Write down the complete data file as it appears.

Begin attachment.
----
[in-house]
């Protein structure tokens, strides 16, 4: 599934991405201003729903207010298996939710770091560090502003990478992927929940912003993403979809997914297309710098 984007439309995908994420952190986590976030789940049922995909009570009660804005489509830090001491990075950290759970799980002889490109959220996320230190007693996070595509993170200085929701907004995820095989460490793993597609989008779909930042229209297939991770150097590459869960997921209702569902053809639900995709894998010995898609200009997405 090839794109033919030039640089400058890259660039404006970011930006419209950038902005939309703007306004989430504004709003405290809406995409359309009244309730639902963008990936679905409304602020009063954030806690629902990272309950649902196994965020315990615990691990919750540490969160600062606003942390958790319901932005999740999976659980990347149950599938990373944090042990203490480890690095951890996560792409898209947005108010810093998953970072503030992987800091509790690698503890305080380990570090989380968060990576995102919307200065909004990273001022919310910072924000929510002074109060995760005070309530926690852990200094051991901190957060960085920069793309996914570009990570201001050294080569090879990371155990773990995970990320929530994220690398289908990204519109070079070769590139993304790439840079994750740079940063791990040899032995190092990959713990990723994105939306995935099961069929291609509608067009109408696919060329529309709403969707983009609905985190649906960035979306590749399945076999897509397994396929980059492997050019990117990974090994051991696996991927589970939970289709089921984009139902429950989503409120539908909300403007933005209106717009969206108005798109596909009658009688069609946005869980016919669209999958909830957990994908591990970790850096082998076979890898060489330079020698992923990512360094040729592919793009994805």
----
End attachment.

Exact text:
[in-house]
């Protein structure tokens, strides 16, 4: 599934991405201003729903207010298996939710770091560090502003990478992927929940912003993403979809997914297309710098 984007439309995908994420952190986590976030789940049922995909009570009660804005489509830090001491990075950290759970799980002889490109959220996320230190007693996070595509993170200085929701907004995820095989460490793993597609989008779909930042229209297939991770150097590459869960997921209702569902053809639900995709894998010995898609200009997405 090839794109033919030039640089400058890259660039404006970011930006419209950038902005939309703007306004989430504004709003405290809406995409359309009244309730639902963008990936679905409304602020009063954030806690629902990272309950649902196994965020315990615990691990919750540490969160600062606003942390958790319901932005999740999976659980990347149950599938990373944090042990203490480890690095951890996560792409898209947005108010810093998953970072503030992987800091509790690698503890305080380990570090989380968060990576995102919307200065909004990273001022919310910072924000929510002074109060995760005070309530926690852990200094051991901190957060960085920069793309996914570009990570201001050294080569090879990371155990773990995970990320929530994220690398289908990204519109070079070769590139993304790439840079994750740079940063791990040899032995190092990959713990990723994105939306995935099961069929291609509608067009109408696919060329529309709403969707983009609905985190649906960035979306590749399945076999897509397994396929980059492997050019990117990974090994051991696996991927589970939970289709089921984009139902429950989503409120539908909300403007933005209106717009969206108005798109596909009658009688069609946005869980016919669209999958909830957990994908591990970790850096082998076979890898060489330079020698992923990512360094040729592919793009994805």